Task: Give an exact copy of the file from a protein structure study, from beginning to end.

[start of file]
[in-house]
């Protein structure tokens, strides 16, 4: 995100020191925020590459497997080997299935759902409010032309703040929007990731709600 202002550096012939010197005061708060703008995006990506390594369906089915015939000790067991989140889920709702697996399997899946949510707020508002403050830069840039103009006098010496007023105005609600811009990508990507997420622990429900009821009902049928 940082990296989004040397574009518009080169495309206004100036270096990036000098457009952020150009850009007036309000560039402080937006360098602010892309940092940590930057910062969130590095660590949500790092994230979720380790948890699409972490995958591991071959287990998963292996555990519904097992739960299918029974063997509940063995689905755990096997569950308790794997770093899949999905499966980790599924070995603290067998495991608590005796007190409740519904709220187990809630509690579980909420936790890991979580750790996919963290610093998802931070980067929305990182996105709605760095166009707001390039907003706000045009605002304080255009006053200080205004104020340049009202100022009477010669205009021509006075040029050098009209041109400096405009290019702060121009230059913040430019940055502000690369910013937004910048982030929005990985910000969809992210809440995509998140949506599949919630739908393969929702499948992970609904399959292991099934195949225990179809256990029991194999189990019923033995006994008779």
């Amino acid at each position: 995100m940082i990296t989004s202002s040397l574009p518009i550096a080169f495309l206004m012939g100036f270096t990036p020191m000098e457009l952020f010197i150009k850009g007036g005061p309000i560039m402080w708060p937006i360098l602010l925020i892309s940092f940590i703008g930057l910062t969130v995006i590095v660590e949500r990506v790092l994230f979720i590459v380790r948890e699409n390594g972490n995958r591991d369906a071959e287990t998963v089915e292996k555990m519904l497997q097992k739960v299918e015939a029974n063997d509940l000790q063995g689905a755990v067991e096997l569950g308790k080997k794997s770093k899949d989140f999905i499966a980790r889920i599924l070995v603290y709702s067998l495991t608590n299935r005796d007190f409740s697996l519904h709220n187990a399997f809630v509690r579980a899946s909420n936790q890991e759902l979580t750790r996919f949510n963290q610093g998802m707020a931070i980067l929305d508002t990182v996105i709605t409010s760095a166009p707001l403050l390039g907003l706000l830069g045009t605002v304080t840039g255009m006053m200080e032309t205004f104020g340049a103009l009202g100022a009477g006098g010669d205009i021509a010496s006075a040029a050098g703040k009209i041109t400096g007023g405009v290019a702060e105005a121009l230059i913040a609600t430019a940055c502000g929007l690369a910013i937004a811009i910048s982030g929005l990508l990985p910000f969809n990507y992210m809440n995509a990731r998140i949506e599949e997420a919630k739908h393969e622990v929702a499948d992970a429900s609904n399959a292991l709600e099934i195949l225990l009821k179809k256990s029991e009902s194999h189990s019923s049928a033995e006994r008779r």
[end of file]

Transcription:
[in-house]
């Protein structure tokens, strides 16, 4: 995100020191925020590459497997080997299935759902409010032309703040929007990731709600 202002550096012939010197005061708060703008995006990506390594369906089915015939000790067991989140889920709702697996399997899946949510707020508002403050830069840039103009006098010496007023105005609600811009990508990507997420622990429900009821009902049928 940082990296989004040397574009518009080169495309206004100036270096990036000098457009952020150009850009007036309000560039402080937006360098602010892309940092940590930057910062969130590095660590949500790092994230979720380790948890699409972490995958591991071959287990998963292996555990519904097992739960299918029974063997509940063995689905755990096997569950308790794997770093899949999905499966980790599924070995603290067998495991608590005796007190409740519904709220187990809630509690579980909420936790890991979580750790996919963290610093998802931070980067929305990182996105709605760095166009707001390039907003706000045009605002304080255009006053200080205004104020340049009202100022009477010669205009021509006075040029050098009209041109400096405009290019702060121009230059913040430019940055502000690369910013937004910048982030929005990985910000969809992210809440995509998140949506599949919630739908393969929702499948992970609904399959292991099934195949225990179809256990029991194999189990019923033995006994008779």
């Amino acid at each position: 995100m940082i990296t989004s202002s040397l574009p518009i550096a080169f495309l206004m012939g100036f270096t990036p020191m000098e457009l952020f010197i150009k850009g007036g005061p309000i560039m402080w708060p937006i360098l602010l925020i892309s940092f940590i703008g930057l910062t969130v995006i590095v660590e949500r990506v790092l994230f979720i590459v380790r948890e699409n390594g972490n995958r591991d369906a071959e287990t998963v089915e292996k555990m519904l497997q097992k739960v299918e015939a029974n063997d509940l000790q063995g689905a755990v067991e096997l569950g308790k080997k794997s770093k899949d989140f999905i499966a980790r889920i599924l070995v603290y709702s067998l495991t608590n299935r005796d007190f409740s697996l519904h709220n187990a399997f809630v509690r579980a899946s909420n936790q890991e759902l979580t750790r996919f949510n963290q610093g998802m707020a931070i980067l929305d508002t990182v996105i709605t409010s760095a166009p707001l403050l390039g907003l706000l830069g045009t605002v304080t840039g255009m006053m200080e032309t205004f104020g340049a103009l009202g100022a009477g006098g010669d205009i021509a010496s006075a040029a050098g703040k009209i041109t400096g007023g405009v290019a702060e105005a121009l230059i913040a609600t430019a940055c502000g929007l690369a910013i937004a811009i910048s982030g929005l990508l990985p910000f969809n990507y992210m809440n995509a990731r998140i949506e599949e997420a919630k739908h393969e622990v929702a499948d992970a429900s609904n399959a292991l709600e099934i195949l225990l009821k179809k256990s029991e009902s194999h189990s019923s049928a033995e006994r008779r």